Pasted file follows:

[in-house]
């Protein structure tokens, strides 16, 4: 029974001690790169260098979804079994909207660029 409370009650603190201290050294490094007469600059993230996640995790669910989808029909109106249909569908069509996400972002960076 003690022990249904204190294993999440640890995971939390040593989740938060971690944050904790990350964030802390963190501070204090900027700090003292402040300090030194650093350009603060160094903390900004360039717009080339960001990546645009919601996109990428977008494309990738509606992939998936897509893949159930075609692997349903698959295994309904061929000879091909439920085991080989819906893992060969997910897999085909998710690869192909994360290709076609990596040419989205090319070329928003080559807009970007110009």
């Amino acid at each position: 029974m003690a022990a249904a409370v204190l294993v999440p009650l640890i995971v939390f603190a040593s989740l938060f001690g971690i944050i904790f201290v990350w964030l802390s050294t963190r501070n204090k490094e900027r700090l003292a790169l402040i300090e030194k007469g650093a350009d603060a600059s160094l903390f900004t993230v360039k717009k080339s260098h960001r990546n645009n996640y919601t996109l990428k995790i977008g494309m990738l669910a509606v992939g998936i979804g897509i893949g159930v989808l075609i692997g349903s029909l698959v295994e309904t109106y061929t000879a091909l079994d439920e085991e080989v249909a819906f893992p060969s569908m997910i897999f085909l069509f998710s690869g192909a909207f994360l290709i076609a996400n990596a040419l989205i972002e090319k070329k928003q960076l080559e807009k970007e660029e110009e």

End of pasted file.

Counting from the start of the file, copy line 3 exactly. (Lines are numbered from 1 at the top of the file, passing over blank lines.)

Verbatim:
């Amino acid at each position: 029974m003690a022990a249904a409370v204190l294993v999440p009650l640890i995971v939390f603190a040593s989740l938060f001690g971690i944050i904790f201290v990350w964030l802390s050294t963190r501070n204090k490094e900027r700090l003292a790169l402040i300090e030194k007469g650093a350009d603060a600059s160094l903390f900004t993230v360039k717009k080339s260098h960001r990546n645009n996640y919601t996109l990428k995790i977008g494309m990738l669910a509606v992939g998936i979804g897509i893949g159930v989808l075609i692997g349903s029909l698959v295994e309904t109106y061929t000879a091909l079994d439920e085991e080989v249909a819906f893992p060969s569908m997910i897999f085909l069509f998710s690869g192909a909207f994360l290709i076609a996400n990596a040419l989205i972002e090319k070329k928003q960076l080559e807009k970007e660029e110009e």